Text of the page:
In today's wired world, where it's at is simultaneously irrelevant—Bangalore and Baltimore are next-door neighbors on the Internet—and a key issue for those who understand the lift that location intelligence can give to traditional analytics.
Location intelligence combines spatial-data collection with analysis and visualization methods that transform siting to knowledge. What's new isn't so much the analysis and visualization components; serviceable geographic information systems (GIS), thematic mapping and routing systems have been available for years. Rather, the most significant recent innovations have been in the data-collection and knowledge-delivery bookends of location intelligence. These innovations should lead to more sophisticated spatial analytics.
We're generating and recording more spatial data than ever with global-positioning system (GPS) enabled devices, via sensor networks that use transponders to track object movements and through systematic Earth imaging. And researchers are repurposing commonly used technologies to generate spatial data, for instance by triangulating wireless networking signals to provide geolocation, service localization and tracking services.
The potential power of geospatial intelligence was demonstrated by a recent diplomatic situation. In June, an Italian magistrate charged 13 Central Intelligence Agency operatives with illegally apprehending and removing a terrorism suspect from Italy after an investigation used cell-phone records to correlate the operatives' movements with the abduction. The flip side occurred when agents followed a decoy Osama bin Laden: An associate reportedly took bin Laden's satellite phone on a road trip in late 2001 while bin Laden headed in a different direction. There are valid concerns about the rules under which geospatial information, like other sensitive data, should be collected, retained and used by government and industry. The growth in the collection and use of geospatial data only reinforces the acuity of Sun CEO Scott McNealy's 1999 dictum, "You have zero privacy anyway; get over it."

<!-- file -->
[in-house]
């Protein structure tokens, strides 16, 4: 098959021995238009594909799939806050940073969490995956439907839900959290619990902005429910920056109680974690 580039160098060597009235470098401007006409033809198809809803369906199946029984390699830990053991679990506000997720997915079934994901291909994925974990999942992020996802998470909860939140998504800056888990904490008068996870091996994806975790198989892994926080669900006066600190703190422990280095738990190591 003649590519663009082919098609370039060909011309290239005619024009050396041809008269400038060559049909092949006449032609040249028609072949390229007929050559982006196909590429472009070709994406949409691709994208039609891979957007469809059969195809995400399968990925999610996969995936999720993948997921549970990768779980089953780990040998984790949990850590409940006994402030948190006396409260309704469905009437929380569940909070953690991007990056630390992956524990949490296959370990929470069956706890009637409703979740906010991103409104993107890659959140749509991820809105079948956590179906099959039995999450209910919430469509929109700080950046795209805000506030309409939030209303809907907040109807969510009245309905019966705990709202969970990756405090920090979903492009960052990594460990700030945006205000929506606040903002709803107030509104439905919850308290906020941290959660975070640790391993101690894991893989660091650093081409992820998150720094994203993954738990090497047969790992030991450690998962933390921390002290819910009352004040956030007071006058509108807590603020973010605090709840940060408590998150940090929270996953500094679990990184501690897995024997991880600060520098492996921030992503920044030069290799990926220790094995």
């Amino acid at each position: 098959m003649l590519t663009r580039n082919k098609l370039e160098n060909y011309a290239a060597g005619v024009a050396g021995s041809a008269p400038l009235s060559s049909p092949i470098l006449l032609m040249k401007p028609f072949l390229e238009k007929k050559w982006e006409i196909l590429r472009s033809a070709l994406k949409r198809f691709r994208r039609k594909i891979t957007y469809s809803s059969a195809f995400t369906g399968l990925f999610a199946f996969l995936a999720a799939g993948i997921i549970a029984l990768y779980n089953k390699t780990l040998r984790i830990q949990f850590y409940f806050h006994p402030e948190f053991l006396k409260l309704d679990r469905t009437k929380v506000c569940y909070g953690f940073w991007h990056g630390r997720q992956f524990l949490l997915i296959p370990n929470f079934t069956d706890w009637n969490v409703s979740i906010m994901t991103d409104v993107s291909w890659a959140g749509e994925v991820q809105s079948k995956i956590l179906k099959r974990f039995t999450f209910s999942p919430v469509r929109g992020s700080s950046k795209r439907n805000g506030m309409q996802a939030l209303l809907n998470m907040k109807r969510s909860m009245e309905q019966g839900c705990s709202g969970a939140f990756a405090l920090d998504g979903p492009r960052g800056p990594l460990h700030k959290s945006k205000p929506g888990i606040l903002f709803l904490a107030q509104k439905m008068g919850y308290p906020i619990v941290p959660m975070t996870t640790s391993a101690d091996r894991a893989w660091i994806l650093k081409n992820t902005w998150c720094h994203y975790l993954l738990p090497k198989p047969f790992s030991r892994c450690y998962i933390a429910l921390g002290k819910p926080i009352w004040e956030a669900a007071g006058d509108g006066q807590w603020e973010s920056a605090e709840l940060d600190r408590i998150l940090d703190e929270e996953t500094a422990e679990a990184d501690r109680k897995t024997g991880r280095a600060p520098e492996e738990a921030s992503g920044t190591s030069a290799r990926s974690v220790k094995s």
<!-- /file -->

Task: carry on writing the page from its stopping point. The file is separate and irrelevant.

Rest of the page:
Setting aside the legal and privacy concerns, there's some great stuff coming out. Start with Google Earth, an instant-hit application that among other things infers three-dimensional topography from satellite images. It joins Google Maps, also still in beta release, which provides ease of use and an overlay of information from directory databases that bests established Internet mapping sites. While there are other tools of this nature, the key innovation is that Google and also Yahoo! publish APIs that allow anyone on the Internet to disseminate information via navigable map interfaces. A9's Block View, another beta, is another great application, compiled from tens of millions of street-level photographs of U.S. cities to provide location views for services such as Amazon.com's Yellow Pages business locator. The Where 2.0 conference Web site (conferences.oreillynet.com/where) is a good place to learn more.
Service locators and thematic maps are the geospatial equivalent of reporting and pivot tables that manipulate multidimensional data cubes. These technologies are great for visualizing information extracted from structured data but can't provide knowledge discovery that can detect—not just display—patterns and relationships. They're also designed for point-in-time viewing and aren't well suited for temporal studies, forecasting or other forms of predictive analysis.
You can use more advanced, model-based location intelligence to decide store and service locations, study population and business dynamics, or detect crime patterns. These models can capture business-domain knowledge and incorporate demographic data and proprietary business information in geographic and numeric form. Maps are only a start; we need algorithms that compute spatial metrics such as distance based on concepts such as density, direction and proximity. The goal is to optimize and predict using geographic and temporal variables in a dynamic and topographically complex world. This type of modeling isn't yet automated, à la data mining, but with the growth in geospatial data, we can't be far off.
Google and Yahoo help us answer "where it's at": Tell me where it'll be next week and how best to get there? Then location intelligence will be in business.
Seth Grimes is a principal of Alta Plana Corp., a Washington, D.C.-based consultancy specializing in large-scale analytic computing systems. Write to him at [email protected].